The Embassy of Israel in Tirana sent a protest note to the Bosnian foreign ministry over a recent decision of Sarajevo local authorities to rename an elementary school after a “controversial and anti-Semitic figure”.
The Embassy said it regretted that the Sarajevo Canton authorities okayed an initiative to rename a school after Mustafa Busuladžić, who “identified himself” with the WW2 Nazi occupiers in Sarajevo that nearly wiped out the city’s Jewish community.
Busuladžić, a Bosnian Muslim scholar executed by communist authorities in 1945, is seen by some Bosniaks as a martyr and a victim of the communist regime, while others emphasize his work as a collaborator of the Croatian Nazi-allied authorities of the time.
“Such an unfortunate act clearly undermines the rich multiethnic and cosmopolitan spirit of which Sarajevo, and its Jewish community, is very proud,” the Embassy said in the note.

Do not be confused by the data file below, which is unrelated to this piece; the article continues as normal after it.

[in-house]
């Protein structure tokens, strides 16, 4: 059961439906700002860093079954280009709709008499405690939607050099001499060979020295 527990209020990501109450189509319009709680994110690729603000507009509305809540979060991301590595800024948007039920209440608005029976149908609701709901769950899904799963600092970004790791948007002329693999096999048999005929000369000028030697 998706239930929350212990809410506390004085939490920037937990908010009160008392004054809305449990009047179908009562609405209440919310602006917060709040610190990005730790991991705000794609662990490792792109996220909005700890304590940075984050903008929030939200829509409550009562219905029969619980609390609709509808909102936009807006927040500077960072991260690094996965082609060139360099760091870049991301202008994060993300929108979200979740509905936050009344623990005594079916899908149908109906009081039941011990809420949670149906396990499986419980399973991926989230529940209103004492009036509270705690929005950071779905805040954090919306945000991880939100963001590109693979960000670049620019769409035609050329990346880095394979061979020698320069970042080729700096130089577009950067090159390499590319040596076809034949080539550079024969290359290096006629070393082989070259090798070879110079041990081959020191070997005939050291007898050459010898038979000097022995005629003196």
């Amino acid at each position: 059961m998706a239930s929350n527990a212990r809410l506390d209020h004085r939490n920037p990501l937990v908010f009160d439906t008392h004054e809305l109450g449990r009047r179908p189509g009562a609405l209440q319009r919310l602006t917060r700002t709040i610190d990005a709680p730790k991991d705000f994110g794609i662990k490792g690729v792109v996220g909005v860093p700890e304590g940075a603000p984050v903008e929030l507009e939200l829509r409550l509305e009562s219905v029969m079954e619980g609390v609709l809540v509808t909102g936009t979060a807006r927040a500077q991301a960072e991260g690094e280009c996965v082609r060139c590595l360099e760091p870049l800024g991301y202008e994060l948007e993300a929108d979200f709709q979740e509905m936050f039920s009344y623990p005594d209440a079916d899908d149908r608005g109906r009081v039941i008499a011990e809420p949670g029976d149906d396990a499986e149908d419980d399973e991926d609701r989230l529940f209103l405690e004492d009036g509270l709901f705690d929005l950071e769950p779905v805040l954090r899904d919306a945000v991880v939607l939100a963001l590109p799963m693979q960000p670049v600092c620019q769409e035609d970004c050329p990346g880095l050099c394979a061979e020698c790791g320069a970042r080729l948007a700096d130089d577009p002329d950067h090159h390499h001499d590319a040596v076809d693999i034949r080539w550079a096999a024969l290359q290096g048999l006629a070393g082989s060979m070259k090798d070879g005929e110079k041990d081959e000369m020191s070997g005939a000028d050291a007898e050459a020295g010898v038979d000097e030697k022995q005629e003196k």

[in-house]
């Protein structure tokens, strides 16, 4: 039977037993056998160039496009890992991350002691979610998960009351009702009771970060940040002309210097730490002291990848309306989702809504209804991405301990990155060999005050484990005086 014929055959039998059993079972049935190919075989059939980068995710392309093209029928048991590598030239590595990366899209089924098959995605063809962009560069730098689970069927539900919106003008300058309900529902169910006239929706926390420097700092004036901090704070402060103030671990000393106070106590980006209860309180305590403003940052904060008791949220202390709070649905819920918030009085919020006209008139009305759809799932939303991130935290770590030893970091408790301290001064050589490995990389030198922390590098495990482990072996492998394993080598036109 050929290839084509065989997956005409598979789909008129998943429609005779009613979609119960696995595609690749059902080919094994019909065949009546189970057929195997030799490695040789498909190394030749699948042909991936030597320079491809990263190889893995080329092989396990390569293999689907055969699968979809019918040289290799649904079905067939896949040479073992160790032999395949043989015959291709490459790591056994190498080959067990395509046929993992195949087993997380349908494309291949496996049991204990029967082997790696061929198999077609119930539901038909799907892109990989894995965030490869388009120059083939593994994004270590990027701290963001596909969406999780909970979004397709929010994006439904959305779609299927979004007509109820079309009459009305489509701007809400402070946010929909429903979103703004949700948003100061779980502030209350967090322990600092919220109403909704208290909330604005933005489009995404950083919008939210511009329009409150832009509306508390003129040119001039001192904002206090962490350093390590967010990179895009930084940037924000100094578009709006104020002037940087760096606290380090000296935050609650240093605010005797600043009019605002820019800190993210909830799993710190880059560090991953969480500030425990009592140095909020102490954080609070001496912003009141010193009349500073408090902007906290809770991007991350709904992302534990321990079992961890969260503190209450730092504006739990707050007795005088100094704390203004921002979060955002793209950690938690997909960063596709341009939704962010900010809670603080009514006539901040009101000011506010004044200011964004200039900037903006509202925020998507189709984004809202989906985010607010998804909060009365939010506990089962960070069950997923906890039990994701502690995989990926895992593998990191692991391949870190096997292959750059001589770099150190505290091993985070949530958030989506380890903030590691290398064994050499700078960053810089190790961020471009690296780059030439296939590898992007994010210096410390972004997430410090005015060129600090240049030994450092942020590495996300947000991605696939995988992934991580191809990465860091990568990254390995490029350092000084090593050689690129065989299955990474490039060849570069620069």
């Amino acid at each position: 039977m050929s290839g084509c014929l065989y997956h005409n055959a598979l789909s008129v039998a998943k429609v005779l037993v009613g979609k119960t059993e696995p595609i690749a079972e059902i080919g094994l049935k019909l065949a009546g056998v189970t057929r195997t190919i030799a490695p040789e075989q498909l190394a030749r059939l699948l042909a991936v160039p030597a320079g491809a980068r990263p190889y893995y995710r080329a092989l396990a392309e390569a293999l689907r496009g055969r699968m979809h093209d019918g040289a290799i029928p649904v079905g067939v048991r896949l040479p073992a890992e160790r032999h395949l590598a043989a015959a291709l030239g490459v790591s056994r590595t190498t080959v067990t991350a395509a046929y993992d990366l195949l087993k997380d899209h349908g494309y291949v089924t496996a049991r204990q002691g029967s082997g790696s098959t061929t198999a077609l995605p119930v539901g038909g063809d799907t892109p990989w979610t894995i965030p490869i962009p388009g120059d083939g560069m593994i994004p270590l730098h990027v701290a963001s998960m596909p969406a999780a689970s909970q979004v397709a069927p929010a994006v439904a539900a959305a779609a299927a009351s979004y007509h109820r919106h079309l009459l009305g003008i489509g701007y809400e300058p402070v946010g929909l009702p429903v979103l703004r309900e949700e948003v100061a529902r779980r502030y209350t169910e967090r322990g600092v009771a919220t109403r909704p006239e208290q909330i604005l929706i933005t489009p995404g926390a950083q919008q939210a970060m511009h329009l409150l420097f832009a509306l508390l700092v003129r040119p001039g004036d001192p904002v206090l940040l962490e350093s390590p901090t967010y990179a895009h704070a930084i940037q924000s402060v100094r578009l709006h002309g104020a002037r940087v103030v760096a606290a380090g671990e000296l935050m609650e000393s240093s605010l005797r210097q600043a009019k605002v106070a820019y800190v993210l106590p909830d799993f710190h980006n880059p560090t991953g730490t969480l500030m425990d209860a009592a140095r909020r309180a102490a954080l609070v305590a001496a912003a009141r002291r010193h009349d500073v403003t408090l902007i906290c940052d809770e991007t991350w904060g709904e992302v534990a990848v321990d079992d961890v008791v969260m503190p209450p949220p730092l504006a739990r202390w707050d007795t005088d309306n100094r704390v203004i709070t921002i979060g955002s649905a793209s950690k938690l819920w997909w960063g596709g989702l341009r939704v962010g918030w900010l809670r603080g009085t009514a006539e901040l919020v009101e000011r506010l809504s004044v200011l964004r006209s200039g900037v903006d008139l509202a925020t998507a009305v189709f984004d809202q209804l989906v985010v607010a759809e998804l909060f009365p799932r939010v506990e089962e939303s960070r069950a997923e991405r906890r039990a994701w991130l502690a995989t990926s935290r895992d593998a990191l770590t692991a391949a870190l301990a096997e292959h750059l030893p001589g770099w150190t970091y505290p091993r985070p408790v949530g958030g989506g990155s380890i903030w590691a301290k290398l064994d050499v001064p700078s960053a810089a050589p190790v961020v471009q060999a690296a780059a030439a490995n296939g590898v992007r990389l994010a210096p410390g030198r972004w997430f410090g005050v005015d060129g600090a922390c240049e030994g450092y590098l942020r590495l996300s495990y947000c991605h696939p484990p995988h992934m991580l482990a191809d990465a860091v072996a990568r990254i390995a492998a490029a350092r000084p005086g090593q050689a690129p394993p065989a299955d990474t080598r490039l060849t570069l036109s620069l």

In October 2016, the Bosniak majority in Sarajevo Canton Assembly voted to approve an initiative to rename the elementary school in Dobroševići part of the city after Mustafa Busuladžić. The opposition protested the decision. The initiative was rejected, but the majority in the Assembly eventually succeeded with adopting it.
Before WW2, Sarajevo’s vibrant Jewish community accounted for one fifth of the city’s population. Following the Nazi occupation in 1941, nearly all of the city’s Jews were deported to death camps, where most of them perished.
“(Jews) have disappeared from the town, but the Jewish spirit of speculation, fraud, overpricing (…) and loansharking lingers in the town, to such an extent that the corruption of some traders, no matter their religion, dwarfs the work of gone Jews,” Busuladžić wrote in WW2 Sarajevo.